A relatively new product making the rounds in organic lawn-care circles is corn gluten meal, a by-product of the milling process for corn. It controls weeds that germinate in the fall, such as black medick, stinkweed and shepherd's purse, by inhibiting seed germination. The only caution is that if you are overseeding your lawn in late summer or early fall, you shouldn't use corn gluten meal for at least four to six weeks after you've spread the seed. If you're not seeding, it can be used any time until Halloween. Think of it as an organic trick for a lawn treat.
The gentle approach
The three autumn tasks listed below are essential to maintaining a healthy, organic lawn.
Aerating gets oxygen into the soil, helps prevent or reduce thatch and lessens compaction. There are several different aeration tools; which one you use will depend on the size of your lawn. For large areas (say, an acre or more), consider renting a power aerator that lifts cores of soil from the turf. For smaller lawns, a core cultivator (a hand tool) will do the job, as will a pitchfork or forked spade. You'll need to drive the tool into the soil 10 to 15 centimetres deep, wiggle it around, then pull it out. Whichever method you choose, don't worry about the cores dotting the lawn—simply break them up with a rake.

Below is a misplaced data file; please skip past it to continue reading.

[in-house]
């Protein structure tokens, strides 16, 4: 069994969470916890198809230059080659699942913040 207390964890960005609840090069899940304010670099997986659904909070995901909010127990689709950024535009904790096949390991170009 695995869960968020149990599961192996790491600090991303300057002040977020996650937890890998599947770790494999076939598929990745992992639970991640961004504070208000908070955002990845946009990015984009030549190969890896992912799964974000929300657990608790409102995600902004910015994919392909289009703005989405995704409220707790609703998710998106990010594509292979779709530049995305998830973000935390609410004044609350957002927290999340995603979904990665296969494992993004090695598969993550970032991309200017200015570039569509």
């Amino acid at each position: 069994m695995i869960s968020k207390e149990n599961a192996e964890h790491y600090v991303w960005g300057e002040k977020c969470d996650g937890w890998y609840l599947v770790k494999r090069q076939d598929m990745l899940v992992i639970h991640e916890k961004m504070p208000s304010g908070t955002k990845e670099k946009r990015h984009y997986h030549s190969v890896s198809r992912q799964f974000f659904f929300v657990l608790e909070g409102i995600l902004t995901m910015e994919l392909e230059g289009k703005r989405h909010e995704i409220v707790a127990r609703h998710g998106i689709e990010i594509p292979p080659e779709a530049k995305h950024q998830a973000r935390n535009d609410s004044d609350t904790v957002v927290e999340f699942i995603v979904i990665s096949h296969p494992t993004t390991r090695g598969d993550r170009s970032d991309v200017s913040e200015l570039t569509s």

Top dressing is a good idea after aerating; compost is the top dressing of choice for the organic lawn. Using sifted compost, rake in enough so that you've added a layer about one centimetre thick over the entire lawn surface. For large areas, you can use a fertilizer spreader to distribute the compost. Within days, it will settle into the soil.
Fertilizing is done in early to mid-fall to promote deeper root growth and is good preparation for the winter ahead. It's important to use a fertilizer low in nitrogen so that grass plants don't have an above-ground growth spurt. There are a number of organic lawn fertilizers on the market. Be sure to follow the manufacturer's directions—too much of a good thing is bad; for instance, you could overfeed the grass just before winter, leading to tender growth. As well, excess fertilizer can run into the sewer system.
Pam Charbonneau, a turfgrass specialist with the Ontario Ministry of Agriculture, Food and Rural Affairs, suggests a non-destructive way to look for leatherjackets and other grubs under the grass: use a sharp knife to cut three sides of a 30-centimetre square, 7.5 centimetres deep. Then, simply fold back the turf and have a look. The grass mat can be folded back into place, with no permanent damage.